Cascading down the steep slopes of Snaefell Mountain, the bank of dark fog shrouded everything in its path. At first an advanced guard of wispy light grey cloud trailed over the Mountain TT circuit and rolled down towards the Laxey Valley below.  A sombre damp blanket of darkness soon followed.  These mountain fogs could arrive quickly and sometimes without warning. They were a feature of the famous Manx motorcycle road course, the best and most challenging motorbike race in the world. When the mountain mists descended visibility was reduced to zero and all racing came to a halt until it lifted, at times almost as soon as it had arrived.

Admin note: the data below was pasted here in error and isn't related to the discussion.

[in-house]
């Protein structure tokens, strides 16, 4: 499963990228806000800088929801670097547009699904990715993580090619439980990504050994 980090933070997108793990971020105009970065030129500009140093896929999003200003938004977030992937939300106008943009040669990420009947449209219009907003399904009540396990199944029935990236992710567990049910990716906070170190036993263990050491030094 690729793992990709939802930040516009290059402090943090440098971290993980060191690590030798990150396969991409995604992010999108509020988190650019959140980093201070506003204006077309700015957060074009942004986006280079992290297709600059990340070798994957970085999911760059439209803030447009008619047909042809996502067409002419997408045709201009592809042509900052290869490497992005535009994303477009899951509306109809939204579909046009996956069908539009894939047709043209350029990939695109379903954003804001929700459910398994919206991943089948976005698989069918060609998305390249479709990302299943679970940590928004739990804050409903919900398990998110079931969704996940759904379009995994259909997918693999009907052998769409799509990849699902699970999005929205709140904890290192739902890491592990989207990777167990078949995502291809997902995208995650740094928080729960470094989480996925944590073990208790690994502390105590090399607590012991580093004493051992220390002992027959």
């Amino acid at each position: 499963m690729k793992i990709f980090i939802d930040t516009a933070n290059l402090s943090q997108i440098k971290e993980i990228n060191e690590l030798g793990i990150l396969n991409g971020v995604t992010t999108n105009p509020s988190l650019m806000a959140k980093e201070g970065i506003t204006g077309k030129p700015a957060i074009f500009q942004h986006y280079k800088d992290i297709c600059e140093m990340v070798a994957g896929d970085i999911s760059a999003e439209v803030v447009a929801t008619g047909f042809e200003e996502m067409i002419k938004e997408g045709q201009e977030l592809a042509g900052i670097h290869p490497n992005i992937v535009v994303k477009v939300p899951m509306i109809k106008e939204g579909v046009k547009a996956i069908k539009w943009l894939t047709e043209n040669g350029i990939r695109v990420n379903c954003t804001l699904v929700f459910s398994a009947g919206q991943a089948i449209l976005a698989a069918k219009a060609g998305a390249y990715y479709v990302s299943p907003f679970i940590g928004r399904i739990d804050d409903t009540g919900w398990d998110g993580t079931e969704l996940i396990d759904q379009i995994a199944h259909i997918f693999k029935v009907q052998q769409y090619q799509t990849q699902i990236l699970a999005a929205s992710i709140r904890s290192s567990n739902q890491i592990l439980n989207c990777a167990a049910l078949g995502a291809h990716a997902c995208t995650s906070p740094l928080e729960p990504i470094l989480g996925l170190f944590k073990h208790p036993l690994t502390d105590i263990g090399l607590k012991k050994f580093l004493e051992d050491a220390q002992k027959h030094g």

Jim Quayle had been stationed as a Marshall on the ‘Verandah’ section of the course. He had volunteered as a Marshall every year for 10 years. The 37¾ mile course needed just over a minimum of 500 Marshals stationed around the course in various sectors. At its highest point the course rose to 1,385ft (422 metres) above sea level. Jim liked to be stationed on the mountain section of the course. Although it could be frustrating at times; like today, when the fog descended and you just had to wait until ‘Manannan’ decided he would be prepared to lift his cloak of mist. ‘Manannan’ was the Celtic sea god from where the Isle of Man (Manx: Mannin) derived its name. The legend being that he would use the rolling mists to hide the island from its enemies and protect it.